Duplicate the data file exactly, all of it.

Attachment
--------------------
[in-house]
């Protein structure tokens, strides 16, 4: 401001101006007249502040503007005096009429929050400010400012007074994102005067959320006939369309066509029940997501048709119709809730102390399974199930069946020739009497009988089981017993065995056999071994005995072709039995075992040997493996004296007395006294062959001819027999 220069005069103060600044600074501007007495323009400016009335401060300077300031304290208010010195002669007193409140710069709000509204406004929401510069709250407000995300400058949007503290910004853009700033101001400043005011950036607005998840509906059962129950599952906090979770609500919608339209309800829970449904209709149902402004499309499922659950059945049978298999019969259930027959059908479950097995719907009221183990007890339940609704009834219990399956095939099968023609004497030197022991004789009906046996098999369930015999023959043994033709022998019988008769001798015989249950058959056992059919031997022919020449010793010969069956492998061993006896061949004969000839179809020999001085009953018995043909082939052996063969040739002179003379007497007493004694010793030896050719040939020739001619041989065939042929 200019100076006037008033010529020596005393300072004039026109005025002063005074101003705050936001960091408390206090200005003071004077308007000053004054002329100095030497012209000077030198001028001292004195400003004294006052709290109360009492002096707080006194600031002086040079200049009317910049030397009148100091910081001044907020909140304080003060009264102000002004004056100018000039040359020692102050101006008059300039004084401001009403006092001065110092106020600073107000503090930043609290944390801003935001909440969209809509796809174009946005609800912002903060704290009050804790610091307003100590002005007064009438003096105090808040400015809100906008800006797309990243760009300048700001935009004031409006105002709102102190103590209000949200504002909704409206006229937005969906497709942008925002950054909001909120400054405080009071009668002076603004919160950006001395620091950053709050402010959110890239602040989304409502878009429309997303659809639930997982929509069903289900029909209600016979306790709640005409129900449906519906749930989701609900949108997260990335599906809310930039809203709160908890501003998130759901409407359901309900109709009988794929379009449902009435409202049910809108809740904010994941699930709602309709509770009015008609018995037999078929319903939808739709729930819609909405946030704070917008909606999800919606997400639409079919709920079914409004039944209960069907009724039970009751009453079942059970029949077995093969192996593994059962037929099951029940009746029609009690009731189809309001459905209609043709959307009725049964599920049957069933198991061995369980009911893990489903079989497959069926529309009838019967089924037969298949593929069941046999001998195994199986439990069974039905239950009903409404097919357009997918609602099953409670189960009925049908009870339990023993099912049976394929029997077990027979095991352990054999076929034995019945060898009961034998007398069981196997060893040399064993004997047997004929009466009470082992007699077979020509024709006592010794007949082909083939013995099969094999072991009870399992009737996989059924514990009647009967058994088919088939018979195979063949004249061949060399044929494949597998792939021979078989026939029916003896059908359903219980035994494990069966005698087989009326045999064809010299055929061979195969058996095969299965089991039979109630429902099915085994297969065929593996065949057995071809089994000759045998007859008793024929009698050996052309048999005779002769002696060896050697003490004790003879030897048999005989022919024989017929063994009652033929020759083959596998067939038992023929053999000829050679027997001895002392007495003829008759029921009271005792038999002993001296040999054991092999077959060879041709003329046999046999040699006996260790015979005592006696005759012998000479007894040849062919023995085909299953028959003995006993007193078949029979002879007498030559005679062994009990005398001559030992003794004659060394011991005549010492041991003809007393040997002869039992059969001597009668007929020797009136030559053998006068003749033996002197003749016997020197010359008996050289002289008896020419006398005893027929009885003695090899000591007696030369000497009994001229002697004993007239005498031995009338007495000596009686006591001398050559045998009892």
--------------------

[in-house]
């Protein structure tokens, strides 16, 4: 401001101006007249502040503007005096009429929050400010400012007074994102005067959320006939369309066509029940997501048709119709809730102390399974199930069946020739009497009988089981017993065995056999071994005995072709039995075992040997493996004296007395006294062959001819027999 220069005069103060600044600074501007007495323009400016009335401060300077300031304290208010010195002669007193409140710069709000509204406004929401510069709250407000995300400058949007503290910004853009700033101001400043005011950036607005998840509906059962129950599952906090979770609500919608339209309800829970449904209709149902402004499309499922659950059945049978298999019969259930027959059908479950097995719907009221183990007890339940609704009834219990399956095939099968023609004497030197022991004789009906046996098999369930015999023959043994033709022998019988008769001798015989249950058959056992059919031997022919020449010793010969069956492998061993006896061949004969000839179809020999001085009953018995043909082939052996063969040739002179003379007497007493004694010793030896050719040939020739001619041989065939042929 200019100076006037008033010529020596005393300072004039026109005025002063005074101003705050936001960091408390206090200005003071004077308007000053004054002329100095030497012209000077030198001028001292004195400003004294006052709290109360009492002096707080006194600031002086040079200049009317910049030397009148100091910081001044907020909140304080003060009264102000002004004056100018000039040359020692102050101006008059300039004084401001009403006092001065110092106020600073107000503090930043609290944390801003935001909440969209809509796809174009946005609800912002903060704290009050804790610091307003100590002005007064009438003096105090808040400015809100906008800006797309990243760009300048700001935009004031409006105002709102102190103590209000949200504002909704409206006229937005969906497709942008925002950054909001909120400054405080009071009668002076603004919160950006001395620091950053709050402010959110890239602040989304409502878009429309997303659809639930997982929509069903289900029909209600016979306790709640005409129900449906519906749930989701609900949108997260990335599906809310930039809203709160908890501003998130759901409407359901309900109709009988794929379009449902009435409202049910809108809740904010994941699930709602309709509770009015008609018995037999078929319903939808739709729930819609909405946030704070917008909606999800919606997400639409079919709920079914409004039944209960069907009724039970009751009453079942059970029949077995093969192996593994059962037929099951029940009746029609009690009731189809309001459905209609043709959307009725049964599920049957069933198991061995369980009911893990489903079989497959069926529309009838019967089924037969298949593929069941046999001998195994199986439990069974039905239950009903409404097919357009997918609602099953409670189960009925049908009870339990023993099912049976394929029997077990027979095991352990054999076929034995019945060898009961034998007398069981196997060893040399064993004997047997004929009466009470082992007699077979020509024709006592010794007949082909083939013995099969094999072991009870399992009737996989059924514990009647009967058994088919088939018979195979063949004249061949060399044929494949597998792939021979078989026939029916003896059908359903219980035994494990069966005698087989009326045999064809010299055929061979195969058996095969299965089991039979109630429902099915085994297969065929593996065949057995071809089994000759045998007859008793024929009698050996052309048999005779002769002696060896050697003490004790003879030897048999005989022919024989017929063994009652033929020759083959596998067939038992023929053999000829050679027997001895002392007495003829008759029921009271005792038999002993001296040999054991092999077959060879041709003329046999046999040699006996260790015979005592006696005759012998000479007894040849062919023995085909299953028959003995006993007193078949029979002879007498030559005679062994009990005398001559030992003794004659060394011991005549010492041991003809007393040997002869039992059969001597009668007929020797009136030559053998006068003749033996002197003749016997020197010359008996050289002289008896020419006398005893027929009885003695090899000591007696030369000497009994001229002697004993007239005498031995009338007495000596009686006591001398050559045998009892």